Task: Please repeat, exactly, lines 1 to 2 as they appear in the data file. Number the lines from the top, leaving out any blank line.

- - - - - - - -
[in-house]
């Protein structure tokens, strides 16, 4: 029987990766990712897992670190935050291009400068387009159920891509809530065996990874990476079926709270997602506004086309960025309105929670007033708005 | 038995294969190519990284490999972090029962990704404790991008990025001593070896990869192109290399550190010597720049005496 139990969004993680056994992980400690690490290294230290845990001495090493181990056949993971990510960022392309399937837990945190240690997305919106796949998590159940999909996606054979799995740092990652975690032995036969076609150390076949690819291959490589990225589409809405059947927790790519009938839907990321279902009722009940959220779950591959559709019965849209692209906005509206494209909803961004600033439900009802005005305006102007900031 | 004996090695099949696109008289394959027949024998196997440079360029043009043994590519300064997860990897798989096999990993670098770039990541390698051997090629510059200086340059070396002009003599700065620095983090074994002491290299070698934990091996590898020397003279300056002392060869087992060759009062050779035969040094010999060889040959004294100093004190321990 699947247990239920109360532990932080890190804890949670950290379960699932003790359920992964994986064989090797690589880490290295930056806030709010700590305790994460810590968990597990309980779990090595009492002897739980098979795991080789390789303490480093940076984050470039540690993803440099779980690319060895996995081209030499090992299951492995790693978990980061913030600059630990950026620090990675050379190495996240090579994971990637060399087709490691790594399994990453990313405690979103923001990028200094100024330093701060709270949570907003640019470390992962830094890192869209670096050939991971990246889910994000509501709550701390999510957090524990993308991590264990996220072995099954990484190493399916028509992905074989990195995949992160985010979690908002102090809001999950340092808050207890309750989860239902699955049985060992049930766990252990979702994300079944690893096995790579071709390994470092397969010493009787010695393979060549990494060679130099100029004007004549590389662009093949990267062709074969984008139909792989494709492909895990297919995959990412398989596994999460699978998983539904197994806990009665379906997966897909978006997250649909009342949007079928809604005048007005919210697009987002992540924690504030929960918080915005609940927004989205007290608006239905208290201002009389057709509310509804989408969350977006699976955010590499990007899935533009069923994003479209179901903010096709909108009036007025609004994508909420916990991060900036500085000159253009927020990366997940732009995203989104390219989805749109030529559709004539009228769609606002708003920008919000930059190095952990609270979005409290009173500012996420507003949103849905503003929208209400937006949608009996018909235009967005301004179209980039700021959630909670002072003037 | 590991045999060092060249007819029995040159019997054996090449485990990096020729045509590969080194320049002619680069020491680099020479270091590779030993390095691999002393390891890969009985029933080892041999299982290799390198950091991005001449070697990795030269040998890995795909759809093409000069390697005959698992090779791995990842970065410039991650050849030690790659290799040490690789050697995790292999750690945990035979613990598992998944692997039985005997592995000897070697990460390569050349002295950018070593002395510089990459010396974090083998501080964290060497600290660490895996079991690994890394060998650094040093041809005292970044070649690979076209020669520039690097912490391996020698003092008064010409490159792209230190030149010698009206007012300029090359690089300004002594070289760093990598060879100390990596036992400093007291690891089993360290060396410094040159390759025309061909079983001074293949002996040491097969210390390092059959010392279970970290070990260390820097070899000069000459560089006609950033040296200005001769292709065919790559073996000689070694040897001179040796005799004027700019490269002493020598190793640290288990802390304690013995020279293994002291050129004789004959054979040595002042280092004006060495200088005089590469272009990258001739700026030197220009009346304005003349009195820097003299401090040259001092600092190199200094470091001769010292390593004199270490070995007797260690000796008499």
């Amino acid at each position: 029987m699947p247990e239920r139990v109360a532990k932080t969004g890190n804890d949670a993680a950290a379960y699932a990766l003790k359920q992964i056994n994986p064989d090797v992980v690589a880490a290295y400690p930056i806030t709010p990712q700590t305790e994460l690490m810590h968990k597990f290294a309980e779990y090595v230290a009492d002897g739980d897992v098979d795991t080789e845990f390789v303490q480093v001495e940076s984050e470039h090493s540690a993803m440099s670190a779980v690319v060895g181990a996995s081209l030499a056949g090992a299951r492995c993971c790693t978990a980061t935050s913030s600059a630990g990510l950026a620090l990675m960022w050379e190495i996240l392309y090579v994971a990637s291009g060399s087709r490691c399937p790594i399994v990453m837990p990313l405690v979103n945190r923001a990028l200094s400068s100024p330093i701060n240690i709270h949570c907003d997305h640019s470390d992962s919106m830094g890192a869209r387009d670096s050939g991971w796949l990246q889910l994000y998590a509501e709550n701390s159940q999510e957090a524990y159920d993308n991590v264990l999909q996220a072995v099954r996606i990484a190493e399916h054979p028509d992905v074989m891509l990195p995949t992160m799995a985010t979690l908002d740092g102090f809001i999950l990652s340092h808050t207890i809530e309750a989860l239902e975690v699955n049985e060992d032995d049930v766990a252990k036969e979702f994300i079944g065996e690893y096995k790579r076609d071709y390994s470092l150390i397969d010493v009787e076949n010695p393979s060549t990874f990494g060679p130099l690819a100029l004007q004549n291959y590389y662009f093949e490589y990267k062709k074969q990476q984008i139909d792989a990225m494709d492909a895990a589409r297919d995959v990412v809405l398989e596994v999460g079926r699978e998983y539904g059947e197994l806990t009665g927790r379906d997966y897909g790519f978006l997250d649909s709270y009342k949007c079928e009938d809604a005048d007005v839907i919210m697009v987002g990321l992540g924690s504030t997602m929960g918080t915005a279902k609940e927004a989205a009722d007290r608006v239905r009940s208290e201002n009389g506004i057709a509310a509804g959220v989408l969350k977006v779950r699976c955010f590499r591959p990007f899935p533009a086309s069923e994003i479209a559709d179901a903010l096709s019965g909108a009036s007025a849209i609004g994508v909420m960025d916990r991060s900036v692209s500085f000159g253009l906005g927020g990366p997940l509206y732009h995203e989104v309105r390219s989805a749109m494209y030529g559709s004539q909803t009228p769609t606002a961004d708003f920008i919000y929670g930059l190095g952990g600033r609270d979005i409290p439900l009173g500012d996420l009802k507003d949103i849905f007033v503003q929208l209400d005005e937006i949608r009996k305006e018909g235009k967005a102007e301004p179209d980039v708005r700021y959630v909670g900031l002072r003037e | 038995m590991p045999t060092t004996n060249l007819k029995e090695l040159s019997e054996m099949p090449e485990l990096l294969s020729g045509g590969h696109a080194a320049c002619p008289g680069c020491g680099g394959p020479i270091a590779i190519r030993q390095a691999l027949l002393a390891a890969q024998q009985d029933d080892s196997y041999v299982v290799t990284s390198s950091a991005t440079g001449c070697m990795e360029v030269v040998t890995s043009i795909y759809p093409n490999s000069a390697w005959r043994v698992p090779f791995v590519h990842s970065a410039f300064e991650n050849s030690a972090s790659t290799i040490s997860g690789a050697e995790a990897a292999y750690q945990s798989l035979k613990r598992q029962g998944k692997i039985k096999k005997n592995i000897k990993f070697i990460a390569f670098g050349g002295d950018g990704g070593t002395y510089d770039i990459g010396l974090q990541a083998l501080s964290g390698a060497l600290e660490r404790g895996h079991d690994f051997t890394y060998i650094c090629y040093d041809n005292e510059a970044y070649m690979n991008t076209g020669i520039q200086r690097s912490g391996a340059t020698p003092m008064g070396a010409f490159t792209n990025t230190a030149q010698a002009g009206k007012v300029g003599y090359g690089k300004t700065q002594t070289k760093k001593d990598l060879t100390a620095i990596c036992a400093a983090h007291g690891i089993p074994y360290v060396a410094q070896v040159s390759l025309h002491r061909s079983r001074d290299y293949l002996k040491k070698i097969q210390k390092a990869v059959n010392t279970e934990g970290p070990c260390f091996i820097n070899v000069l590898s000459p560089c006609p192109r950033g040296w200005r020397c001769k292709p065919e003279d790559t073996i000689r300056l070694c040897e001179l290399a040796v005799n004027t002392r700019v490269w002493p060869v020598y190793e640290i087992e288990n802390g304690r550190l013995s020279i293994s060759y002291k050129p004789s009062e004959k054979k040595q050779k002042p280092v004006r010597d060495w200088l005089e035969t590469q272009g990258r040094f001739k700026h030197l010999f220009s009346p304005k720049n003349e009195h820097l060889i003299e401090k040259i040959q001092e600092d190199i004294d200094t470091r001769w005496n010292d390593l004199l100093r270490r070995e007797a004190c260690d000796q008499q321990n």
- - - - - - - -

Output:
[in-house]
């Protein structure tokens, strides 16, 4: 029987990766990712897992670190935050291009400068387009159920891509809530065996990874990476079926709270997602506004086309960025309105929670007033708005 | 038995294969190519990284490999972090029962990704404790991008990025001593070896990869192109290399550190010597720049005496 139990969004993680056994992980400690690490290294230290845990001495090493181990056949993971990510960022392309399937837990945190240690997305919106796949998590159940999909996606054979799995740092990652975690032995036969076609150390076949690819291959490589990225589409809405059947927790790519009938839907990321279902009722009940959220779950591959559709019965849209692209906005509206494209909803961004600033439900009802005005305006102007900031 | 004996090695099949696109008289394959027949024998196997440079360029043009043994590519300064997860990897798989096999990993670098770039990541390698051997090629510059200086340059070396002009003599700065620095983090074994002491290299070698934990091996590898020397003279300056002392060869087992060759009062050779035969040094010999060889040959004294100093004190321990 699947247990239920109360532990932080890190804890949670950290379960699932003790359920992964994986064989090797690589880490290295930056806030709010700590305790994460810590968990597990309980779990090595009492002897739980098979795991080789390789303490480093940076984050470039540690993803440099779980690319060895996995081209030499090992299951492995790693978990980061913030600059630990950026620090990675050379190495996240090579994971990637060399087709490691790594399994990453990313405690979103923001990028200094100024330093701060709270949570907003640019470390992962830094890192869209670096050939991971990246889910994000509501709550701390999510957090524990993308991590264990996220072995099954990484190493399916028509992905074989990195995949992160985010979690908002102090809001999950340092808050207890309750989860239902699955049985060992049930766990252990979702994300079944690893096995790579071709390994470092397969010493009787010695393979060549990494060679130099100029004007004549590389662009093949990267062709074969984008139909792989494709492909895990297919995959990412398989596994999460699978998983539904197994806990009665379906997966897909978006997250649909009342949007079928809604005048007005919210697009987002992540924690504030929960918080915005609940927004989205007290608006239905208290201002009389057709509310509804989408969350977006699976955010590499990007899935533009069923994003479209179901903010096709909108009036007025609004994508909420916990991060900036500085000159253009927020990366997940732009995203989104390219989805749109030529559709004539009228769609606002708003920008919000930059190095952990609270979005409290009173500012996420507003949103849905503003929208209400937006949608009996018909235009967005301004179209980039700021959630909670002072003037 | 590991045999060092060249007819029995040159019997054996090449485990990096020729045509590969080194320049002619680069020491680099020479270091590779030993390095691999002393390891890969009985029933080892041999299982290799390198950091991005001449070697990795030269040998890995795909759809093409000069390697005959698992090779791995990842970065410039991650050849030690790659290799040490690789050697995790292999750690945990035979613990598992998944692997039985005997592995000897070697990460390569050349002295950018070593002395510089990459010396974090083998501080964290060497600290660490895996079991690994890394060998650094040093041809005292970044070649690979076209020669520039690097912490391996020698003092008064010409490159792209230190030149010698009206007012300029090359690089300004002594070289760093990598060879100390990596036992400093007291690891089993360290060396410094040159390759025309061909079983001074293949002996040491097969210390390092059959010392279970970290070990260390820097070899000069000459560089006609950033040296200005001769292709065919790559073996000689070694040897001179040796005799004027700019490269002493020598190793640290288990802390304690013995020279293994002291050129004789004959054979040595002042280092004006060495200088005089590469272009990258001739700026030197220009009346304005003349009195820097003299401090040259001092600092190199200094470091001769010292390593004199270490070995007797260690000796008499």